Simulating a Submarine Fiber Network
Since engineers can’t easily access live submarine networks for training and testing purposes, having an ability to replicate the network in a lab setting is important. One might initially think that this is not feasible given the extremely long distances of speciality fiber required to accurately simulate submarine fiber networks, but this is where M2 Optics can help.
Having designed ultra-efficient approaches for managing large quantities of fiber, Fiber Lab solutions make it possible to exactly simulate entire transoceanic links within a lab or training environment. These rack-mount fiber solutions, which can include hundreds of kilometers in just a single unit, allow engineering teams to replicate the optical performance characteristics and latency for both known or proposed links that span thousands of kilometers. Being able to condense fiber optic links that span portions of the globe into a single room results in an invaluable asset for testing and training applications.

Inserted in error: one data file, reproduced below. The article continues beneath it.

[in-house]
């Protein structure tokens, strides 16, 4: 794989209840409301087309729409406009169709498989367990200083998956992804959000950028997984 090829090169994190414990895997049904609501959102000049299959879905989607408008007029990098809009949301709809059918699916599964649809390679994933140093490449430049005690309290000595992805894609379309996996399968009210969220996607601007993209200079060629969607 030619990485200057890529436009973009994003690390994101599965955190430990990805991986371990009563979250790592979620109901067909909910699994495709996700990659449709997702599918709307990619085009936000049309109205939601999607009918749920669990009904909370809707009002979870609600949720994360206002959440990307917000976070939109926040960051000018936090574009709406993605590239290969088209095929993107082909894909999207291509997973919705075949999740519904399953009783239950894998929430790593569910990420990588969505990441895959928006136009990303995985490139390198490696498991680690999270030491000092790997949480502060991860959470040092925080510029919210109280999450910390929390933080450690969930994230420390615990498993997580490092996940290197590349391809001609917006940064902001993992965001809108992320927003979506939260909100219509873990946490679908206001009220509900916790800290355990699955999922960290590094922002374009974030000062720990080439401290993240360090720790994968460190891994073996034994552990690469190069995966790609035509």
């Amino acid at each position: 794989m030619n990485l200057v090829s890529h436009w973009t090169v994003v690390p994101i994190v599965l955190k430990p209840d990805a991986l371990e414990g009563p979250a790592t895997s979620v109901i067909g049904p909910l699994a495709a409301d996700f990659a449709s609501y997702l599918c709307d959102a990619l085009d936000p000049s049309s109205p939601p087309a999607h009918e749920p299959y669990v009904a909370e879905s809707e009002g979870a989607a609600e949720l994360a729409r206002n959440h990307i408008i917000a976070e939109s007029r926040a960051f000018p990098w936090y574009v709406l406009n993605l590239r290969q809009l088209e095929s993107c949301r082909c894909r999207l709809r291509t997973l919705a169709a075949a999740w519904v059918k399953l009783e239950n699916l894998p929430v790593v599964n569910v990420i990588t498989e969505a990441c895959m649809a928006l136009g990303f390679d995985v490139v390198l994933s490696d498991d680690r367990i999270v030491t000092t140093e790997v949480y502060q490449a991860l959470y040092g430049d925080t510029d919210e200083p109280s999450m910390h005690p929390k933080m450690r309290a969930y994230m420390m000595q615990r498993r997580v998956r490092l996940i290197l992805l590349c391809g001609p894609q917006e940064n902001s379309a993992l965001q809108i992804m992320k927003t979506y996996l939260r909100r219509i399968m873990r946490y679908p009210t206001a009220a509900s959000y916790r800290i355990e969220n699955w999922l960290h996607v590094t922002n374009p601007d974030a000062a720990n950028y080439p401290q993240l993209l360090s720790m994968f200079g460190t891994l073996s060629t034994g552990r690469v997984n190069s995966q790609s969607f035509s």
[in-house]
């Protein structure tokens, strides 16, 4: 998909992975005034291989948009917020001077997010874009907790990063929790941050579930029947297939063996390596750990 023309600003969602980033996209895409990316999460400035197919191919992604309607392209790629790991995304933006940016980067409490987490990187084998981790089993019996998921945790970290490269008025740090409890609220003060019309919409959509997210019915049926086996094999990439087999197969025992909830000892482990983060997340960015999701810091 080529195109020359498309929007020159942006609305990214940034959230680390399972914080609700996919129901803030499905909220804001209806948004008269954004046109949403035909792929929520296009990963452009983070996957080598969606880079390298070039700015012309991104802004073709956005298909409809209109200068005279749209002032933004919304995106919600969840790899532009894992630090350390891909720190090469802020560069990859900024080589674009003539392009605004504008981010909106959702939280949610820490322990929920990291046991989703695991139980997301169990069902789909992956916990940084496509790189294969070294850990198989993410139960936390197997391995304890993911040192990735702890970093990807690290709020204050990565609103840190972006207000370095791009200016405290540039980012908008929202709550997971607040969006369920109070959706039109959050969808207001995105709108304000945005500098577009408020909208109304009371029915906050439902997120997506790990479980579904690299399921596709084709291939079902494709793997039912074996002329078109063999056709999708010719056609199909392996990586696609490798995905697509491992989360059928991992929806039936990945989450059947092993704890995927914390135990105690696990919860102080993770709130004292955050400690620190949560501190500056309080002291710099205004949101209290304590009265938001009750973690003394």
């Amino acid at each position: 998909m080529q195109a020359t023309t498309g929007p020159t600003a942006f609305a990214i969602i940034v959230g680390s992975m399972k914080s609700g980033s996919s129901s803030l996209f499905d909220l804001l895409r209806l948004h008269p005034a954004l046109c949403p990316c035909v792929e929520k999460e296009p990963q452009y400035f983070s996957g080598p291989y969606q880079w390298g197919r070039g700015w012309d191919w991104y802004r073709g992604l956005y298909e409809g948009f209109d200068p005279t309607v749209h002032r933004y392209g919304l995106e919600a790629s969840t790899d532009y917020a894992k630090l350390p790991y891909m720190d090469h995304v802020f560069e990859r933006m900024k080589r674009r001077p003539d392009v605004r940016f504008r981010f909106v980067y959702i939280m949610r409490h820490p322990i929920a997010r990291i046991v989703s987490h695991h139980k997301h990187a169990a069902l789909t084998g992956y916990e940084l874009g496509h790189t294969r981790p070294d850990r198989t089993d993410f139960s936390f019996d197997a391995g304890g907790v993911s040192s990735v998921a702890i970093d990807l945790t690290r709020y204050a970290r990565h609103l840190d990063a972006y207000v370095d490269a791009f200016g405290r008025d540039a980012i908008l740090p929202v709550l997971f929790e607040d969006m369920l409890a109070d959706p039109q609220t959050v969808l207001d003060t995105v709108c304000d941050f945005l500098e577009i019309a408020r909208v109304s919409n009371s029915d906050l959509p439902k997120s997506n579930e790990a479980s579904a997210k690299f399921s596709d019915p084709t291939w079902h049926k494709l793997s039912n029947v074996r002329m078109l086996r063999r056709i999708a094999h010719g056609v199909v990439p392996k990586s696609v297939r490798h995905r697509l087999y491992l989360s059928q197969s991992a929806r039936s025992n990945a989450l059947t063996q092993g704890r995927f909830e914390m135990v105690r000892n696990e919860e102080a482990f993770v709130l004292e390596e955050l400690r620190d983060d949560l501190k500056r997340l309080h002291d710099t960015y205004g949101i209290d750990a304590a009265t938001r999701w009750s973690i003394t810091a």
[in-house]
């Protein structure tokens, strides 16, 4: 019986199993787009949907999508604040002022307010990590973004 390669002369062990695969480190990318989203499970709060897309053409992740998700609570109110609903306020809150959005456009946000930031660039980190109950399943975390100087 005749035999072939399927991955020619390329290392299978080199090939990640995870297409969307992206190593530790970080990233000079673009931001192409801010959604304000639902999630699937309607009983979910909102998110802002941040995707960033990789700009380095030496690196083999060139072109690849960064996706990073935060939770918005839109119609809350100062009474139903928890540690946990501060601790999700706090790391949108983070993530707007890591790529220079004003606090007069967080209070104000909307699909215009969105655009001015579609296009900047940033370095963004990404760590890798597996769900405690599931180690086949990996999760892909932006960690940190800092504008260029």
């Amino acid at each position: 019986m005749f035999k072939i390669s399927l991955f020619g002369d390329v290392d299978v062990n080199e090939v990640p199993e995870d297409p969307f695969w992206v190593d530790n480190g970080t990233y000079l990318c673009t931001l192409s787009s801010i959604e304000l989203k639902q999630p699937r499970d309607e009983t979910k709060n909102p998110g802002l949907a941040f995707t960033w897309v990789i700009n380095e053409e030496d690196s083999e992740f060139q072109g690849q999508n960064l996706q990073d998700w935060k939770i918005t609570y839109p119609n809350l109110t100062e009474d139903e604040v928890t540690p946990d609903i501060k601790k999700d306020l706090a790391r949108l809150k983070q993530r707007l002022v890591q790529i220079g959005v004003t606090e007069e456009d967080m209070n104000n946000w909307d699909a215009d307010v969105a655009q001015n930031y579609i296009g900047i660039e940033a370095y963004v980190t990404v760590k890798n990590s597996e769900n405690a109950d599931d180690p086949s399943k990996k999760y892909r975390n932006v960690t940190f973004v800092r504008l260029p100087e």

Furthermore, every unit is fully-customized to the user’s specifications, supporting a virtually unlimited number of submarine fiber length configurations and increments, while allowing for related equipment like fiber amplifiers to be integrated at specific distance intervals as required.
With almost all of the internet traffic between continents traveling through submarine fiber, accurately simulating these networks is critical to ensure proper training of operators and testing of network devices connected to these cables in order to provide a reliable experience for ever-increasing internet traffic demands.
1,320km in a single rack (Fiber Lab 3200R)
Learn more about M2 Optics Submarine Network and Latency Simulators
1 - Lin, Shirley (2020) The Future of Submarine Cabling, Viavi
2 - (2019) New Investors in Underwater Sea Cables, Internet Health Report
3. Griffiths, James (2019) The global internet is powered by vast undersea cables. But they're vulnerable, CNN